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First experience with PyPilot on a 39' Jeanneau Sun Fizz
I think, it is due time, to provide some feedback and experience about/with "my" Pypilot.
Up to now I had two Autopilots installed on my boat - a Jeanneau Sun Fizz built 1981 - 1. an almost "antique" Autohelm 3000, with an external timing belt and the drive motor attached to the outer wall of the port-side storage locker in the cockpit.
2. a wind steering pilot "Wind pilot Pacific".
Everything worked (and still works) fine. The Autohelm (the control-unit too is attached to the wall of the storage locker on port) steers relatively reliable the programmed course and can be handled easily, as it is in almost direct reach from the helm.
The "Wind pilot" steers according to the wind-angle and this too is very reliable and doesn't need any electricity or board energy, which would make it the first choice anyway on longer ocean passages with stable wind conditions (trade winds ...).
So, why now looking for another autopilot??
One thing clearly was backup: The Autohelm failed electronically twice up to now and I had to repair it trying to get spare parts in electronic shops etc. However, it still works fine - further the motor had to be exchanged once, as the brushes were worn off and there was no replacement - a cheap electro motor from a scale-model (Conrad in Germany) shop works perfectly. .... 
The second reason is, that these autopilots work relatively simple by either just keeping a course angle to the wind (Wind pilot) or just to the Compass direction (the Autohelm - the Autohelm too offers the option to attach a wind-vane to take wind directions into consideration).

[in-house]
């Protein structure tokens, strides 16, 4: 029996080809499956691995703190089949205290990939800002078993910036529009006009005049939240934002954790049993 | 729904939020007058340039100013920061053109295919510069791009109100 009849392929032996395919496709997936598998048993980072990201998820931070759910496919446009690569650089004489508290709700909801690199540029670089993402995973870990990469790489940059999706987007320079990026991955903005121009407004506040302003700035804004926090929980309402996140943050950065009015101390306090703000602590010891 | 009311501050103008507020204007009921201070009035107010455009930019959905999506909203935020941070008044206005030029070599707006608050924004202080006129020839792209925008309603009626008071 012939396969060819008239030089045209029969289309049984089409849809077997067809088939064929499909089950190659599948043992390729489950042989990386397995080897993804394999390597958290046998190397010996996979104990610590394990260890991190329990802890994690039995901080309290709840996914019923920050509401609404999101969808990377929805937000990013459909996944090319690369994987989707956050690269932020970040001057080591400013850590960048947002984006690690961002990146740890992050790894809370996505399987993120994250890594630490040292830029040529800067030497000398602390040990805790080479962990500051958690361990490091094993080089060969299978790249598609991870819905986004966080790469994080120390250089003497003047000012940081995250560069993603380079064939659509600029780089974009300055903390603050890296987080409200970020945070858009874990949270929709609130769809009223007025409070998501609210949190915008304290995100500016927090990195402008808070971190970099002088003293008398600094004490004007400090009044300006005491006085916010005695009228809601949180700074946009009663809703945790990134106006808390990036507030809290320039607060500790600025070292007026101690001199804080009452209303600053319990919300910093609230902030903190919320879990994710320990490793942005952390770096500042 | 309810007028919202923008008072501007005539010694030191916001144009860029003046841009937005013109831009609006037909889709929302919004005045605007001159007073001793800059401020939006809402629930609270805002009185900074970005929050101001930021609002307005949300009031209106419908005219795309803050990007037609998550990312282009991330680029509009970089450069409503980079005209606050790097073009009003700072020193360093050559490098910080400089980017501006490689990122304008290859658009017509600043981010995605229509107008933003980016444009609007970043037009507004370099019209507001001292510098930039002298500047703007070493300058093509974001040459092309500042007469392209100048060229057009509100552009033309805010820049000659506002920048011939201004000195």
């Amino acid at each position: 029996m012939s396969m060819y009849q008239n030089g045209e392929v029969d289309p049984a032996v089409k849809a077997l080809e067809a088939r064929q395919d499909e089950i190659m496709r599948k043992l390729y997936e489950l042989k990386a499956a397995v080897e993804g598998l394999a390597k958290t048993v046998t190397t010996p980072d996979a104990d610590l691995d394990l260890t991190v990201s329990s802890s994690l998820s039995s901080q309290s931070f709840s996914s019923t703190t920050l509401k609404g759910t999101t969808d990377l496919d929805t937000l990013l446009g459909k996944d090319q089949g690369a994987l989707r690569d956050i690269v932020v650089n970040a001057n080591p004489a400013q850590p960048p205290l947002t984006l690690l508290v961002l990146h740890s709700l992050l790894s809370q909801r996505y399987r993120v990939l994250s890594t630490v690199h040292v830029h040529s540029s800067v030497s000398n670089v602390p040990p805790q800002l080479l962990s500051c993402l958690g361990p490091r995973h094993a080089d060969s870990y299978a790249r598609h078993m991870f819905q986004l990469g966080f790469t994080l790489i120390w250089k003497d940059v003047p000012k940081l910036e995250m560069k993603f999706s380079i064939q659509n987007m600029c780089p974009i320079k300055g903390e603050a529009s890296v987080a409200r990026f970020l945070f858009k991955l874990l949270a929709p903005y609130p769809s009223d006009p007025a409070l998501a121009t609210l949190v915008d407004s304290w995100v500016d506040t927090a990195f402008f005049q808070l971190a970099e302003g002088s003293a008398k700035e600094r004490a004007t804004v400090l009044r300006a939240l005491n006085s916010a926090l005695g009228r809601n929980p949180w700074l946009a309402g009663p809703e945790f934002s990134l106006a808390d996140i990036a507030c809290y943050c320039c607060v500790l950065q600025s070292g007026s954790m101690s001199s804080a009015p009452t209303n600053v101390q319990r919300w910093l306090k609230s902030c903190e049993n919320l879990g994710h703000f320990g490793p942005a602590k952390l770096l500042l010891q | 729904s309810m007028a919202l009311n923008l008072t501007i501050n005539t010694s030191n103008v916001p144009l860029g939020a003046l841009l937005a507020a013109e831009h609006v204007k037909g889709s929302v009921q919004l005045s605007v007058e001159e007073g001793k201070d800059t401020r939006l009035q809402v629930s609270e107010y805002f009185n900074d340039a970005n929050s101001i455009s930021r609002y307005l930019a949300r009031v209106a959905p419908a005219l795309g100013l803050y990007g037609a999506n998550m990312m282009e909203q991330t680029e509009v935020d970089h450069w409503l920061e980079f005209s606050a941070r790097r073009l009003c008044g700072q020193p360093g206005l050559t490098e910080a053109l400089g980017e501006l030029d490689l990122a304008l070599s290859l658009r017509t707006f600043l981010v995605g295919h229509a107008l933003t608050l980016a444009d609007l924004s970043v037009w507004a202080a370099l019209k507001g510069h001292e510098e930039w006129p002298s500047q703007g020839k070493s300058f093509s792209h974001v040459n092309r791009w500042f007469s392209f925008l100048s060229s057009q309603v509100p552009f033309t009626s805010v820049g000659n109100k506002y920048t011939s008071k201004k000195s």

The pypilot now offers definitely a new dimension of automatic steering of a boat:
1.  It steers - conventionally - according to the compass - you steer a course manually, then activate the autopilot and it keeps course, at least - and this is the point - the correct angle to the compass .... If there is any current or wind drift it steers like the Autohelm and it therefore does not steer the "true" course. ...
2.  However, you can connect the Pypilot to e.g. OpenCPN - then you could define a "route" with waypoints, activate this route and the Pypilot then just follows the route - one waypoint after the other....
3.  Here - and I think, this is to be mentioned explicitly: It does NOT steer a course and follows it, it now steers TO A LOCATION (e.g. a waypoint).
This - in my opinion - is a definitely new dimension and advantage over the Autohelm and the Wind pilot ...
So, this all was to be tested and seen, how this would work in practice.
Here is my setup:
First - I mounted the pilot directly above the chart table to the bulk-head. The same for the motor controller. Just for possible more power consuming motors or actuators, I used 10 mm² cable from the controller to the steering motor.
Now the other setup:
1.  I am using OpenCPN and as a "normal" PC has quite a considerable power consumption - I run OpenCPN on a Raspberry Pi 3+ to have some more compute power available.
2.  Regrettably the OpenCPN plugins are only current or on the latest level on the Windows platform and certain communications (like HF-Radio) only run under Windows, I still need a "real" PC running Windows to do e-mail via HF, etc. ...